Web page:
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Secure the future with a prenuptial or postnuptial agreement

| May 24, 2016 | Prenuptial Agreements

One of the most uncomfortable, yet important, topics for newly engaged or married couples is money. This could be why it remains one of the top reasons that couples here in Texas and elsewhere divorce. This is also why many people immediately think of divorce when they hear about prenuptial (before marriage) or postnuptial (after marriage) agreements.

The parties can predetermine how they will divide their property in the event of a divorce. The state of Texas already identifies any property owned by an individual prior to marriage as being that person’s separate property. If it is property that will appreciate during the marriage, any increase could be divided in a divorce unless the parties agree otherwise. The agreement cannot leave one party at a substantial financial disadvantage, however.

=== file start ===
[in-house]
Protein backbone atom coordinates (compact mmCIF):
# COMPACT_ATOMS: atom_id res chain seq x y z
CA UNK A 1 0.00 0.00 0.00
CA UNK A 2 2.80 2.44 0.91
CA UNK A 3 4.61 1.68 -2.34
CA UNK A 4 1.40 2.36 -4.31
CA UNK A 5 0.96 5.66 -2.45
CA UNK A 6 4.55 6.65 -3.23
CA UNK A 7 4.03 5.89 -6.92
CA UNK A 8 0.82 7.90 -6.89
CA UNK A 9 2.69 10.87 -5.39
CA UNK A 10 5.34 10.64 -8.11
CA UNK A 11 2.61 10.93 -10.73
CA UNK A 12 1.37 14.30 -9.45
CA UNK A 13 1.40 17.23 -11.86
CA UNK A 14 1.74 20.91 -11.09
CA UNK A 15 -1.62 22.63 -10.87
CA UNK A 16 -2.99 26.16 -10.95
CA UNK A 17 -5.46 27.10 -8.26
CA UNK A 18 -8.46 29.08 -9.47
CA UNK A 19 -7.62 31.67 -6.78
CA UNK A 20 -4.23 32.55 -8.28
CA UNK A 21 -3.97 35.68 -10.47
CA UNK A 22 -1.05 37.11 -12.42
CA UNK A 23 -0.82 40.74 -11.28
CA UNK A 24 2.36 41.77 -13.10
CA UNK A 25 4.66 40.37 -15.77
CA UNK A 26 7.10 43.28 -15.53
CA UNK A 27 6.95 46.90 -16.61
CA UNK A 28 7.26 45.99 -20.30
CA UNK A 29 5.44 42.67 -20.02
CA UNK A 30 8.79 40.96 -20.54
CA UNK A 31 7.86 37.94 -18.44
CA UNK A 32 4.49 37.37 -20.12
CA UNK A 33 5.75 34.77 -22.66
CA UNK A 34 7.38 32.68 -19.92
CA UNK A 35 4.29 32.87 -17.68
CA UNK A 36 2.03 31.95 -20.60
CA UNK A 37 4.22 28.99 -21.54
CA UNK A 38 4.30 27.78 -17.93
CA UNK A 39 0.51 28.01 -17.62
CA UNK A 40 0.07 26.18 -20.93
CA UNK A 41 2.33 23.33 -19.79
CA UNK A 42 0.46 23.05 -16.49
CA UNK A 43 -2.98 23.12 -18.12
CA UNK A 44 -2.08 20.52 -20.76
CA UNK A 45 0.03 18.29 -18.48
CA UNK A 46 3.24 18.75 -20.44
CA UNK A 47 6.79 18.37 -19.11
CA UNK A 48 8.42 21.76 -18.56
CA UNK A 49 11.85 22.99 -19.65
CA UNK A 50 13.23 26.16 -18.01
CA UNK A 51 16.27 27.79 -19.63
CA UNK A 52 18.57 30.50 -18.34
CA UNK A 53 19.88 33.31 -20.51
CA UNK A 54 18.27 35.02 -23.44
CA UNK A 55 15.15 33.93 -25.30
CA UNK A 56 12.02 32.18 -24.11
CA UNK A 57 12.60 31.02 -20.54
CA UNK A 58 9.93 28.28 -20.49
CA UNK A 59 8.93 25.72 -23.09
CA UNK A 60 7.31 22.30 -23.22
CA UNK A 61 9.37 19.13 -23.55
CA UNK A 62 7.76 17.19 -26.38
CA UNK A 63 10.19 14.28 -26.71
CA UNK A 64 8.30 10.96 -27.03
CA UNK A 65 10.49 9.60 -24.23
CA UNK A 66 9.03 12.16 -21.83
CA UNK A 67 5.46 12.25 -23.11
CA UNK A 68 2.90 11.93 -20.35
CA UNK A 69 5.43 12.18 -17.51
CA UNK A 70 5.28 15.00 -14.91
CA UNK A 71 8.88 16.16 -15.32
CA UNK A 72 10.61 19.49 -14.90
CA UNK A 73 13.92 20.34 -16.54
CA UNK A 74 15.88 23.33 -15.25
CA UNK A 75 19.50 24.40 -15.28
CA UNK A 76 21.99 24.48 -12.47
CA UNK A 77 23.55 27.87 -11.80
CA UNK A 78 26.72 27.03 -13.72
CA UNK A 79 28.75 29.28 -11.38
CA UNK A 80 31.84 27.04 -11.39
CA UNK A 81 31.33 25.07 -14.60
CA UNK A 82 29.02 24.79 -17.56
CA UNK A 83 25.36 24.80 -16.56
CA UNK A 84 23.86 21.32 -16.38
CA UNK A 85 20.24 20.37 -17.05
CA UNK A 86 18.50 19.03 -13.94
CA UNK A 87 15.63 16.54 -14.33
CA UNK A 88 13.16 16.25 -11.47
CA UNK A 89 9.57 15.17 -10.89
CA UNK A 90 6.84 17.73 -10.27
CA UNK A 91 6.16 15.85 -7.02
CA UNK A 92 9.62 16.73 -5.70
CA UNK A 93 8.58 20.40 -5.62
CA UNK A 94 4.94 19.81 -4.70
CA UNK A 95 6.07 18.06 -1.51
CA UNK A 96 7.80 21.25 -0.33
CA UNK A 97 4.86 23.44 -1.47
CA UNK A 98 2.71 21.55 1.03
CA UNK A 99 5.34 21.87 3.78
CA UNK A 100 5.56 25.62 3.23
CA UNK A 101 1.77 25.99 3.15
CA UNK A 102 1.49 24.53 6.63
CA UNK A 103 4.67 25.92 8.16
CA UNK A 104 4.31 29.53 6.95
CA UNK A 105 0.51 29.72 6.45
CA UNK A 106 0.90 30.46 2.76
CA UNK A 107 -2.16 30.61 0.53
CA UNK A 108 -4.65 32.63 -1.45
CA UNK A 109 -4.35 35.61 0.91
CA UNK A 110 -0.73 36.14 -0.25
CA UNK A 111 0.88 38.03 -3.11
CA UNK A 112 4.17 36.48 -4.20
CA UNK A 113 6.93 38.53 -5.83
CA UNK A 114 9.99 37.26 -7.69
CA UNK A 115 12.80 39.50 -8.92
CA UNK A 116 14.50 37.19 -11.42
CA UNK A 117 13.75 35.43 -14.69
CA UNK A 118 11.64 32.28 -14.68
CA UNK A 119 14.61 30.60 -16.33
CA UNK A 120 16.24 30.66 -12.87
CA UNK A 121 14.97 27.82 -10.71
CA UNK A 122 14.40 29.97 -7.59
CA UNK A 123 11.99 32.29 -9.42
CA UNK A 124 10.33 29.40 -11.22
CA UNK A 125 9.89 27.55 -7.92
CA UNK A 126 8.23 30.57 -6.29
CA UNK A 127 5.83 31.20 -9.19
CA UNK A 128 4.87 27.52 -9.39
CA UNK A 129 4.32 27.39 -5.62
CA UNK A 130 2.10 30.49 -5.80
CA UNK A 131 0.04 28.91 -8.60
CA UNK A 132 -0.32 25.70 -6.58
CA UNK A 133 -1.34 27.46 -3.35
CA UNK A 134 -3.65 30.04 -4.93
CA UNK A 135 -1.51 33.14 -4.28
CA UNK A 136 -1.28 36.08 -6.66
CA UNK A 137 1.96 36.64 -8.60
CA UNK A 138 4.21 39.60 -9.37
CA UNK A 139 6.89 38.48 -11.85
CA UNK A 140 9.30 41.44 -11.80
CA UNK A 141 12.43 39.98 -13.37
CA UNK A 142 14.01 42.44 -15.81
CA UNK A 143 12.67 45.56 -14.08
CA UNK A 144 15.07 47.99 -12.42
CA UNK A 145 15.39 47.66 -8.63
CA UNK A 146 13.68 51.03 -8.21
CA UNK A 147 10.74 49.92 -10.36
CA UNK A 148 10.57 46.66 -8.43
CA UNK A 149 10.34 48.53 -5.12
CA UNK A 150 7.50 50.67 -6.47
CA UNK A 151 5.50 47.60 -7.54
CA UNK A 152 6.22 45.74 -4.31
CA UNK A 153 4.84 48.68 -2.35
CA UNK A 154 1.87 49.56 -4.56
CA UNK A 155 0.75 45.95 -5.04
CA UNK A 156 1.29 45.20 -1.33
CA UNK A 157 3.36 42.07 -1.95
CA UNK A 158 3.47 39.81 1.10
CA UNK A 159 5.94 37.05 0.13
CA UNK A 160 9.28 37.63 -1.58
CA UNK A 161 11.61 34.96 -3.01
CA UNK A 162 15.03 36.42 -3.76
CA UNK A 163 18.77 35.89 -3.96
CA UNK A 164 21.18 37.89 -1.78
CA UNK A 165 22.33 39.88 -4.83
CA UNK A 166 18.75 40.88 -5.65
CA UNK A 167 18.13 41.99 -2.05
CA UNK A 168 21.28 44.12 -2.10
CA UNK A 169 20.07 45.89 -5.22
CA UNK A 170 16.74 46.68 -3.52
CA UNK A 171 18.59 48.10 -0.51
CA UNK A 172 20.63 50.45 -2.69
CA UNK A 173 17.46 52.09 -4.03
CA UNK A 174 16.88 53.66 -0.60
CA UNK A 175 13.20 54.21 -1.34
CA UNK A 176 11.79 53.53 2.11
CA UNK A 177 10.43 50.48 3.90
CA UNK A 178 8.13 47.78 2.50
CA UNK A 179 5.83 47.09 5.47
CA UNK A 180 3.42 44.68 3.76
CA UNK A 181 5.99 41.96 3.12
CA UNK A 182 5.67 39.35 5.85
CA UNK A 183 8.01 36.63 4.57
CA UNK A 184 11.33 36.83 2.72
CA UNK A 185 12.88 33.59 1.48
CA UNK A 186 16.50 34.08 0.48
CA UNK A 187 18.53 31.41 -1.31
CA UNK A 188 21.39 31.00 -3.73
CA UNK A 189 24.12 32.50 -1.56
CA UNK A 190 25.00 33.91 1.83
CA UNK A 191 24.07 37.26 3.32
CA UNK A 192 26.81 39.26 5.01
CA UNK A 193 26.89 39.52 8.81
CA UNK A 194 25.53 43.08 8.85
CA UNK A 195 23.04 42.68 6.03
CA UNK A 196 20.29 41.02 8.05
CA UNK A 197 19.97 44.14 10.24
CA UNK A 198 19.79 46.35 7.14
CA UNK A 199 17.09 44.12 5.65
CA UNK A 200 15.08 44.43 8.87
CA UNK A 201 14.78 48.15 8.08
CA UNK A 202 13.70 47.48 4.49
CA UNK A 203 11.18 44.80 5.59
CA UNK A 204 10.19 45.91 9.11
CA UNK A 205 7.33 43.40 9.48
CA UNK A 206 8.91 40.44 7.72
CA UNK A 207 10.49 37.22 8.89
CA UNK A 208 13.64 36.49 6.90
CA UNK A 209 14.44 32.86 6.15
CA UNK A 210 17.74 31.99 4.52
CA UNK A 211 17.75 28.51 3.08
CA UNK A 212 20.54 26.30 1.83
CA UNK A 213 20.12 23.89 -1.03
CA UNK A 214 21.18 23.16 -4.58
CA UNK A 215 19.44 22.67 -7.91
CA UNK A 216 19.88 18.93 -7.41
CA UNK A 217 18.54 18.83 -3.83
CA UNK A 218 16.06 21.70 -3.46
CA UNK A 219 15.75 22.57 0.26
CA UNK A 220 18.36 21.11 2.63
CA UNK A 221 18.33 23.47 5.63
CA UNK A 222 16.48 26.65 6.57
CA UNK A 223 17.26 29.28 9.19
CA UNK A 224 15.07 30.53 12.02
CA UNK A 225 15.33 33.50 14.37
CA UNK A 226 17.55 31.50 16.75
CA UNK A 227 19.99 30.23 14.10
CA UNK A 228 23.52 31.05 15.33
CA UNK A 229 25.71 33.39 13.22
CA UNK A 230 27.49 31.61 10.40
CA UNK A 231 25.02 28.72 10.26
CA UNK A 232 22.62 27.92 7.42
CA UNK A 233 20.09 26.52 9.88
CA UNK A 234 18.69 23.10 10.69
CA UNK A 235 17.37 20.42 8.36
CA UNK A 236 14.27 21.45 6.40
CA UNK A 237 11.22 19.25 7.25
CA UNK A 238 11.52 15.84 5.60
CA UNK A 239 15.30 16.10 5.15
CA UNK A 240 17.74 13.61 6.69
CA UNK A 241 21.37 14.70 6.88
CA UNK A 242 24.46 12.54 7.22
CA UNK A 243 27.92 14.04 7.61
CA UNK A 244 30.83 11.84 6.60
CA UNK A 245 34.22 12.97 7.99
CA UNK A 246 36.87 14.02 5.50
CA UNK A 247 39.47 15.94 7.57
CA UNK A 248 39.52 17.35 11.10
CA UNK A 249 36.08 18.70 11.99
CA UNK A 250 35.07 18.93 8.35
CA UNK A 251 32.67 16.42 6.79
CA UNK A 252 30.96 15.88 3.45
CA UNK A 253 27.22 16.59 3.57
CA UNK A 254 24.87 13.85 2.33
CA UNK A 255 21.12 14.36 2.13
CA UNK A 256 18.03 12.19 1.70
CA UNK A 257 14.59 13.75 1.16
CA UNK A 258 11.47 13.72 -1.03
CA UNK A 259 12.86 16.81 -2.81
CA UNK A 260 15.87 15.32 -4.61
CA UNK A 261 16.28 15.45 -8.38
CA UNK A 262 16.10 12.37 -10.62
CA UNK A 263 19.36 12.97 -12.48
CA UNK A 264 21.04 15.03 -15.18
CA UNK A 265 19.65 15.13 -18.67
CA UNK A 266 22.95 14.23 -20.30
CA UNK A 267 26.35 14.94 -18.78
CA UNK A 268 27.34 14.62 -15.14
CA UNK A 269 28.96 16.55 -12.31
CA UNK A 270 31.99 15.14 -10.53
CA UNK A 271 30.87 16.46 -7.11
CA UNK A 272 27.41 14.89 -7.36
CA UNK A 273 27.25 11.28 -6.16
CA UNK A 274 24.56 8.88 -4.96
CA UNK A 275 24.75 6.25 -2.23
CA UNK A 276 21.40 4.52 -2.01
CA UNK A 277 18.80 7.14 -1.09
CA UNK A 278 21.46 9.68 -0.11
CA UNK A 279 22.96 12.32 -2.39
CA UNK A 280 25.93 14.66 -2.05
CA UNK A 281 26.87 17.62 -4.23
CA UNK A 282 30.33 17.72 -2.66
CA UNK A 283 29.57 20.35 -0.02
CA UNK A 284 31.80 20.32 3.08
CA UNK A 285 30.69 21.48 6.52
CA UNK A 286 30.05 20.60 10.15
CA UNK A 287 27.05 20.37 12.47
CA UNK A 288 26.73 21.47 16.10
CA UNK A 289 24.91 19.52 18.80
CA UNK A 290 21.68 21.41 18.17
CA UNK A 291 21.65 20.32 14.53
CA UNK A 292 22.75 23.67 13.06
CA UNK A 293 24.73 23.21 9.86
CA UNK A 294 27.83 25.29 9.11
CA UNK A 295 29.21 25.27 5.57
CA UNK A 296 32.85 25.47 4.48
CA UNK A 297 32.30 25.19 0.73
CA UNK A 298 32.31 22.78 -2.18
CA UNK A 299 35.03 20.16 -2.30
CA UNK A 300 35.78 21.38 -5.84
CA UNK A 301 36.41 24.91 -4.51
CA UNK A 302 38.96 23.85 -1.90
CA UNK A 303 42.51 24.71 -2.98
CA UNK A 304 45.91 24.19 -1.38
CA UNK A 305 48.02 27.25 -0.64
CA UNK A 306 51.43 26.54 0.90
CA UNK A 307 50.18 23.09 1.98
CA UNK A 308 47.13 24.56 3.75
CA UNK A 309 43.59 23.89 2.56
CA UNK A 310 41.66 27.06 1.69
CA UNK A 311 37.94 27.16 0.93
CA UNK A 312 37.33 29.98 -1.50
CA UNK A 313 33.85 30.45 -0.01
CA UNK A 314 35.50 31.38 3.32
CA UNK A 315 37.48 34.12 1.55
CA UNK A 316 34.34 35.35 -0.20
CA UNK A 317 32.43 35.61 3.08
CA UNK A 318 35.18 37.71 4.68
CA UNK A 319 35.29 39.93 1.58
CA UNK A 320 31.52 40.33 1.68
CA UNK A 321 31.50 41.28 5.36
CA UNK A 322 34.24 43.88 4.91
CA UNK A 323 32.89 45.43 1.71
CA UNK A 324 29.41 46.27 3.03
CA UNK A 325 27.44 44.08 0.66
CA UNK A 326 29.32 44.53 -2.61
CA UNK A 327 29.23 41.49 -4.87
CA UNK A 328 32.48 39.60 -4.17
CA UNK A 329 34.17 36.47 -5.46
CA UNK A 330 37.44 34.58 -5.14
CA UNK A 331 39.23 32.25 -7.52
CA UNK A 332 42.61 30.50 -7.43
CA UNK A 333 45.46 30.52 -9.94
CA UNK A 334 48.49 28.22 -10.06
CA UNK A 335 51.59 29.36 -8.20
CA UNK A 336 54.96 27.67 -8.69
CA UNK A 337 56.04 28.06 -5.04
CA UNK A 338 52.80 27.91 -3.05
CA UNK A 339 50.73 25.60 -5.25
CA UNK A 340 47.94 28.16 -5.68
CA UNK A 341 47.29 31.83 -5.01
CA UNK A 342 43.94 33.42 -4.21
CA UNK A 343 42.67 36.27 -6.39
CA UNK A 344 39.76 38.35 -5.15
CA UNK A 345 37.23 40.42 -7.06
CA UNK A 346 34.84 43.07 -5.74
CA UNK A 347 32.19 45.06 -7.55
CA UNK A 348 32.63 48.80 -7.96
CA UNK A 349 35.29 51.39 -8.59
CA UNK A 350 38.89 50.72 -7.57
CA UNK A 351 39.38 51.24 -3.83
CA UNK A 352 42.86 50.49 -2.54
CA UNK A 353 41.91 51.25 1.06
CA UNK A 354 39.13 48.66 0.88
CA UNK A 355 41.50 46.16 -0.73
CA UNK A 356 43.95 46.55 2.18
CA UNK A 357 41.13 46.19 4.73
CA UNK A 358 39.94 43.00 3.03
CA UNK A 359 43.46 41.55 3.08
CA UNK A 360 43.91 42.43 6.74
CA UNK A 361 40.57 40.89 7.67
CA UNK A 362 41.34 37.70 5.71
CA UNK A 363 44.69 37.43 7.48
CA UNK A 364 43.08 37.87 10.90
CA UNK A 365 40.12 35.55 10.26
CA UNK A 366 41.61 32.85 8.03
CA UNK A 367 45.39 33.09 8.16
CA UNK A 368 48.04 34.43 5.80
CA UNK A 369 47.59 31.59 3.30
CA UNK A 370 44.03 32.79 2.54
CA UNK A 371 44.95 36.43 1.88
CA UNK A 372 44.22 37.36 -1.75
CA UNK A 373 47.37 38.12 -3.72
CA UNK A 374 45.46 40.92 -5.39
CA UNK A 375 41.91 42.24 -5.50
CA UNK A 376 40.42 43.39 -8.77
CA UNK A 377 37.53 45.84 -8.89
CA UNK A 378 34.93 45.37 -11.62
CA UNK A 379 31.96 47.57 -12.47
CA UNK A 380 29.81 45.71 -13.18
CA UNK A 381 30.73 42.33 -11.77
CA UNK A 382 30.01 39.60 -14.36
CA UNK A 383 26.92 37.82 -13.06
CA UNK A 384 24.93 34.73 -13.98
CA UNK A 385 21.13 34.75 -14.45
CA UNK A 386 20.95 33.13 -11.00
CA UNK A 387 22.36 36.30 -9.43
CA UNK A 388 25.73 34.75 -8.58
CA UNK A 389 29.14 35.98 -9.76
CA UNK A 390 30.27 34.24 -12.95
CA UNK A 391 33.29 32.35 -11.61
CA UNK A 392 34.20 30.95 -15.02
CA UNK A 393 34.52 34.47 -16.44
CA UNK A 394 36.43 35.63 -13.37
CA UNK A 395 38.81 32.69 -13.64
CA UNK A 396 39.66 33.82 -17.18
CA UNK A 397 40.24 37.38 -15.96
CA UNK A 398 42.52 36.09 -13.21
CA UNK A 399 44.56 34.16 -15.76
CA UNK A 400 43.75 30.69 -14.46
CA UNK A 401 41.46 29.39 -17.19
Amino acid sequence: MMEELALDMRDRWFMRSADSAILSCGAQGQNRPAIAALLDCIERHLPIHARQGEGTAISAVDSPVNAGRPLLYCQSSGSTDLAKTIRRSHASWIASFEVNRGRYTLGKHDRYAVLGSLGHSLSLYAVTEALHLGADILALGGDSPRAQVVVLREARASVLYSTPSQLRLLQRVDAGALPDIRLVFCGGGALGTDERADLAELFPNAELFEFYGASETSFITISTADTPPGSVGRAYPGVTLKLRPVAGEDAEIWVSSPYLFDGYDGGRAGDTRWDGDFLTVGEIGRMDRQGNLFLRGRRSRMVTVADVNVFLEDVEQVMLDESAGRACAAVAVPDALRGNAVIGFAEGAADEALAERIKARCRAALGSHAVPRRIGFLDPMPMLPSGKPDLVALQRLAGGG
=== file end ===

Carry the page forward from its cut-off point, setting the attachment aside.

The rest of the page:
There are other reasons to execute these agreements that have nothing to do with divorce. Many people use them as financial and estate planning tools. For example, if you have children from a prior marriage and want to ensure that they inherit some or all of your property in the event of your death, your new spouse can waive his or her right to any of your separate property. This could help avoid a will contest by either your surviving spouse or your children upon death. Prenuptial and postnuptial agreements can also be used to set financial goals for the parties during the marriage.

Regardless of the motivation, executing a prenuptial or postnuptial agreement can provide both parties with the peace of mind that certain financial issues are discussed and resolved. Even with their many advantages, neither party should feel as though they are being coerced or pushed into any agreement. Both parties should have the opportunity to have an attorney at least review it before it is executed. Furthermore, both parties should have ample time to consider the agreement and to gain a full understanding of what they are agreeing to before signing. Otherwise, the agreement might not be considered valid under Texas law. 

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